How Robinhood’s IPO “roadshow” was different from most

Robinhood took a different approach to the usual “roadshow” companies undertake ahead of an IPO.
Robinhood took a different approach to the usual “roadshow” companies undertake ahead of an IPO.
Image: Reuters/Dado Ruvic/Illustration
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Robinhood seems to pride itself on doing things a little differently.

For one thing, the company is among those trying to change the finance landscape by opening it up to retail investors with its commission-free trading app. As it gears up for an initial public offering expected on July 29, it also took an unorthodox approach to the usual “roadshow” that companies host for prospective investors in an IPO.

The format allowed it to reiterate how different it is from the establishment in finance, sending a message to both existing customers and interested investors. Here’s how it broke from tradition.

In keeping with its mission, Robinhood aimed its roadshow at retail investors

Usually companies will do a circuit of meetings with institutional investors, such as hedge funds and pension funds, where management can introduce itself in person and talk up the company. It’s not a process typically geared toward—or even open to—the general public. But Robinhood, which says in its prospectus that its mission is “to democratize finance for all,” allowed anyone interested to tune in.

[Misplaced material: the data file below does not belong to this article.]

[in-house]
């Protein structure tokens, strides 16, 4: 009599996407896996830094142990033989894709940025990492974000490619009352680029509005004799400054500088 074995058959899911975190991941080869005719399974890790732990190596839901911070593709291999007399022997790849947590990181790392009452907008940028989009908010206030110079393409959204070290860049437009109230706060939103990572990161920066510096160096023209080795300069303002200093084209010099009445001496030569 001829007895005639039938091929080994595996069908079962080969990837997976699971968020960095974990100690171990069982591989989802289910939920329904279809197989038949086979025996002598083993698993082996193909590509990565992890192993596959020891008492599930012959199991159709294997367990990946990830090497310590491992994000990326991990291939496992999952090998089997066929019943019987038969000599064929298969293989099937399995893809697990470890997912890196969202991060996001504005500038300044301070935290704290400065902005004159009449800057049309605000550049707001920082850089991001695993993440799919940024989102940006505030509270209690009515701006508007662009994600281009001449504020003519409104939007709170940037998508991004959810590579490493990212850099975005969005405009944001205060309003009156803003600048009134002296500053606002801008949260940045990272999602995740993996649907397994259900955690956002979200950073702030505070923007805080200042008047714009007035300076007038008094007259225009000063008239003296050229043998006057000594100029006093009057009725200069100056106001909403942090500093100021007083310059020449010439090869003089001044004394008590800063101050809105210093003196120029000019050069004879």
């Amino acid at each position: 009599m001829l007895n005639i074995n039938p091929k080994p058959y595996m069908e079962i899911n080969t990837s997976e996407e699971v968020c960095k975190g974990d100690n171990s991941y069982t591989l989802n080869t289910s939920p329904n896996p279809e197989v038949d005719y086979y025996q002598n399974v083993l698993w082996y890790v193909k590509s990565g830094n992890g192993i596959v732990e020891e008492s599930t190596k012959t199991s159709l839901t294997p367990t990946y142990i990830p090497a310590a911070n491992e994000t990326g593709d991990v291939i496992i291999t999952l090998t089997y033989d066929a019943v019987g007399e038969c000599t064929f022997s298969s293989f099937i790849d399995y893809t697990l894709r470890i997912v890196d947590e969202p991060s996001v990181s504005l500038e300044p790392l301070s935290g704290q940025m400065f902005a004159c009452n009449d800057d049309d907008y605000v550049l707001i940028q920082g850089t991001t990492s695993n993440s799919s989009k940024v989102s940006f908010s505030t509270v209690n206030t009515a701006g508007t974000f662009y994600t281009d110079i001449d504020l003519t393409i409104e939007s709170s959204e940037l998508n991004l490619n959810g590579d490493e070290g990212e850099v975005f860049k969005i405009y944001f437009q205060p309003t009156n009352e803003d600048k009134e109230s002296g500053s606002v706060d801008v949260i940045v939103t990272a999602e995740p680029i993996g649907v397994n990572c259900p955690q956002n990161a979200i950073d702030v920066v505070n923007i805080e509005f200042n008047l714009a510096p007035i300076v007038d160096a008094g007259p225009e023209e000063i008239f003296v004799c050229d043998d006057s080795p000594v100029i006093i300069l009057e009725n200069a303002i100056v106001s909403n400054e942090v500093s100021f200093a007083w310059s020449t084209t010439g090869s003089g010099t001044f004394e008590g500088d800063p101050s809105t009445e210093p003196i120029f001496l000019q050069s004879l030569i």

The move showed its commitment to retail investors—and also made sense given it expects as much as 35% of its shares to be bought up by Robinhood customers via the “IPO Access” feature on its platform.

The Robinhood IPO roadshow was held via livestream

The way Robinhood was able to open up access to its roadshow was to stream it online so anyone with an internet connection could tune in. It’s hardly the first company to hold a virtual roadshow in the pandemic, but these digital events are typically not available in a public livestream.

Robinhood held its roadshow on a Saturday

Institutional investors typically attend roadshows during the workweek. But plenty of retail investors with full-time jobs depend on their non-working hours for their investment activities. In holding its roadshow livestream on a Saturday, Robinhood was again sending a message about who its customers are, including those retail investors who might want a piece of the company in its IPO.

Prospective investors in the Robinhood IPO submitted their questions in advance

Since it did the event over livestream, answering all the questions it received in real-time probably would have been chaotic. Robinhood handled the issue by taking questions in advance, which also meant it got to choose which ones to answer.

Many of the queries it responded to arguably weren’t too helpful, unless you wanted to know that co-founder and CEO Vlad Tenev’s favorite planet is Pluto. But it emphasized the point that Robinhood’s focus is on opening investing to a wider crowd. Tenev’s answer, incidentally, could be read as going against established thinking, too, since Pluto isn’t a full-fledged planet.